gziptest.sh part 2: multi-threaded compression benchmarks

After Part 1 compression tests, I further improved my gziptest.sh script and added three other compression tools to the test, zip, lbzip2 and p7zip. Update: For a more recent live production compression comparison benchmark test between pigz vs gzip on dual Xeon E5520 with 8 physical cpu cores and 16 cpu threads, read here.

The full list of tested compression methods:

I ran two comparison test – and measured compress and decompression times, along with cpu and memory usage and compression ratios (how small the compressed files are in relation to the original file size).  This time I tested on a live CentOS 6.0 32bit VPS server to get real numbers:

Tests Ran:

1). on a vB MySQL sql backup file (626,613 KB) for compression levels 1 to 3

2). on tar compressed /usr directory on the server, usr.tar (1,536,030 KB) for compression levels 1 to 5

Test Server configuration:

  • Xeon X3450 VPS – 4 cpu thread allocation (2 physical + 2 virtual) equal share
  • 1GB DDR3 guaranteed and 2GB DDR3 burstable
  • 30GB EXT4 disk space
  • CentOS 6.0 32bit OpenVZ based

MySQL sql backup file gziptest.sh results:

gziptest.sh compression level 1 to 3 comparison benchmarks

Findings:

  • For compression speed, pigz is hands down the fastest – utilising multi-threaded gzip compression resulted in 1.9x to 2.9x speed up compared to gzip. But compression ratio like single threaded zip and gzip, was the worst with largest compressed file sizes. Level 3 compression ratio was ~23%.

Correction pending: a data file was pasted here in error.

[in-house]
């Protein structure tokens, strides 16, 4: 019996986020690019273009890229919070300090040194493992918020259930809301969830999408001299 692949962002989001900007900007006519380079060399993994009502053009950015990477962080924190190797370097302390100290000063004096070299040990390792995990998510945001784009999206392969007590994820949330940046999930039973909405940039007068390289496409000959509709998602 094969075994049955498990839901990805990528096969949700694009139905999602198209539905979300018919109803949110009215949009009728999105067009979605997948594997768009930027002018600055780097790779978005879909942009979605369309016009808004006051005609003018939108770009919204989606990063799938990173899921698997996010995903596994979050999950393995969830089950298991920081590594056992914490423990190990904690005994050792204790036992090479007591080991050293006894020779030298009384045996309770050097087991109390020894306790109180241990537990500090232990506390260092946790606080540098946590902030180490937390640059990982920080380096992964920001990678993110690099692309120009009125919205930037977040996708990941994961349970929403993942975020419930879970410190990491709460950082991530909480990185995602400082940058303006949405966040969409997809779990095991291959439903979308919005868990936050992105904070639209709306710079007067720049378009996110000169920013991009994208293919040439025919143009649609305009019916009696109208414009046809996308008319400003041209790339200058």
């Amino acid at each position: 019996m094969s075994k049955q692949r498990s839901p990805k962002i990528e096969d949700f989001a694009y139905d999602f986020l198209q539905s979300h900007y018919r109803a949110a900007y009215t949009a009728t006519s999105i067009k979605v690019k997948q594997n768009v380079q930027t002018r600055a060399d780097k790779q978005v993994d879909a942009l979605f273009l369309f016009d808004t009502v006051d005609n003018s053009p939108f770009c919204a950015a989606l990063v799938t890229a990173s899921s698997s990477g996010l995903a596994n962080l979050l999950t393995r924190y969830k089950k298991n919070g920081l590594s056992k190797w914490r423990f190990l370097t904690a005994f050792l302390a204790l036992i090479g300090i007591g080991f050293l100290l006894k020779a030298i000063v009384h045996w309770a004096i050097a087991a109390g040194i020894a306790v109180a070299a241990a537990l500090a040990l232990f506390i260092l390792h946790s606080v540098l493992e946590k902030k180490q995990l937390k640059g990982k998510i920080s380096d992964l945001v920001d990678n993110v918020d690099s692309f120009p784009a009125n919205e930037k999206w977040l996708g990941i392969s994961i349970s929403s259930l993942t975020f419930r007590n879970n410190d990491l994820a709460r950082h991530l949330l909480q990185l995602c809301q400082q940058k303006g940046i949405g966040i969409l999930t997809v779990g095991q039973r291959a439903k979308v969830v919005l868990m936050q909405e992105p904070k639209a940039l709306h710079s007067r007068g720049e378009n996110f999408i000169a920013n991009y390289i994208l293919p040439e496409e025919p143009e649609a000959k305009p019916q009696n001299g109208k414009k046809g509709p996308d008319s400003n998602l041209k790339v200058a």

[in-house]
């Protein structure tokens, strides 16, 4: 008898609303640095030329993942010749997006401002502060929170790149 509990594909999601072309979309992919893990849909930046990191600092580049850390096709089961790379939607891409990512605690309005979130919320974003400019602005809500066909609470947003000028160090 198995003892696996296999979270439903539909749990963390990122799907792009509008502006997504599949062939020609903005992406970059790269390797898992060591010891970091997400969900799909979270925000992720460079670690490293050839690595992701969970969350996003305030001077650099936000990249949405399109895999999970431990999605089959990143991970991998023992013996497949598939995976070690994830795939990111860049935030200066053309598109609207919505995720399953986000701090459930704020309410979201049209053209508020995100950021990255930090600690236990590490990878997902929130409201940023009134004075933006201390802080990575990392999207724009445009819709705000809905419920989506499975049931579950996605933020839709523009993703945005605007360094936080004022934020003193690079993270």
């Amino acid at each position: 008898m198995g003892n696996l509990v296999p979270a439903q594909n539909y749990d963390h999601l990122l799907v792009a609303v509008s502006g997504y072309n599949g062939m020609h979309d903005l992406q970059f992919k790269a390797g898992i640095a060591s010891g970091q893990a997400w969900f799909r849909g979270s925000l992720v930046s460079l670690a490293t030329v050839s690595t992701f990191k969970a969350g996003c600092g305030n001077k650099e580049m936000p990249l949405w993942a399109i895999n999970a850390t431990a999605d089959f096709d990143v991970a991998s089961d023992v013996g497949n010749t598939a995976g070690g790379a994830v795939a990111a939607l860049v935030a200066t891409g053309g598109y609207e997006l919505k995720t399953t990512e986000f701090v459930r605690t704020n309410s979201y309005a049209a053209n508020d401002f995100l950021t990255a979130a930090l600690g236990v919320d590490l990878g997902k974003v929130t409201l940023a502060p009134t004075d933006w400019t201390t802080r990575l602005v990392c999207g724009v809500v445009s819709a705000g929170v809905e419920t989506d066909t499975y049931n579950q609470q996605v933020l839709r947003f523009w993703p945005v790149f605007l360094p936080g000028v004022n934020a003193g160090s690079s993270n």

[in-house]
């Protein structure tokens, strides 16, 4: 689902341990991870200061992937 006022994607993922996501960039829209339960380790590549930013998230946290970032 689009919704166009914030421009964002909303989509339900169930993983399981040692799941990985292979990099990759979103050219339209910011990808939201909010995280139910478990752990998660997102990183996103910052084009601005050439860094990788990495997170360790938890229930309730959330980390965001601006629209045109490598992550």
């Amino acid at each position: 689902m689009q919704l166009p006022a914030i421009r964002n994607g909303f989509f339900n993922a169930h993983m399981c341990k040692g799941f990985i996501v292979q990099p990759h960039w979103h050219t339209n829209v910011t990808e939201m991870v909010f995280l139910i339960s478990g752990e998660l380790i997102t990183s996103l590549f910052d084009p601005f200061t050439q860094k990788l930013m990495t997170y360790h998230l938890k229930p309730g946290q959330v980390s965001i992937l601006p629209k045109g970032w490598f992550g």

• Bzip2, pbzip2 and lbzip2 all have much better compression ratios compared to gzip but at the expense of much slower compression times. At level 3, gzip 23% vs bzip2, pbzip2 and lbzip2 14.4% compression ratios.
  • For bzip2 comparison against two multi-threaded bzip2 alternatives, pbzip2 and lbzip2, lbzip2 is definitely the fastest in terms of bzip2 compression but also has one of the highest peak memory consumption levels – second place behind multi-threaded lzip, plzip which had the highest memory consumption. At compression level 3, lbzip2 was 5.55x times faster than bzip2 and 1.68x times faster than pbzip2. While pbzip2 was 3.29x times faster than than bzip2.
  • Note, lbzip2 for decompression used alot more memory to the extent of getting errors: lbzip2: xalloc: Not enough space when decompression used default lbzip2 -d which would run 4 threads. I had to reduce decompression to using 2 threads via lbzip2 -d -n2 for above tests. This led to slightly slower decompression times for lbzip2 compared to pbzip2 at level 1 and 2 but was faster at level 3 despite only using 2 cpu threads at 1.61x times faster for lbzip2 compression + decompression times than pbzip2. I didn’t have any problems on my Virtualbox 1GB server with using default all 4 threads for lbzip2. Could be related to this OpenVZ VPS which counts virtual memory as actually used memory which could lead to much higher memory consumption ?
  • Lzip and plzip used the most memory but also produced the best compression ratios at 8.1% and 9.1% respectively. That’s nearly a 1/3 the compressed size of gzip compressed files or nearly 1/2 the compressed size of bzip2 compression format. Multi-threaded lzip, plzip is 3.16x times faster than single threaded lzip but looses some ground in terms of compression ratios at level 3 compression – plzip 9.1% vs lzip 8.1%.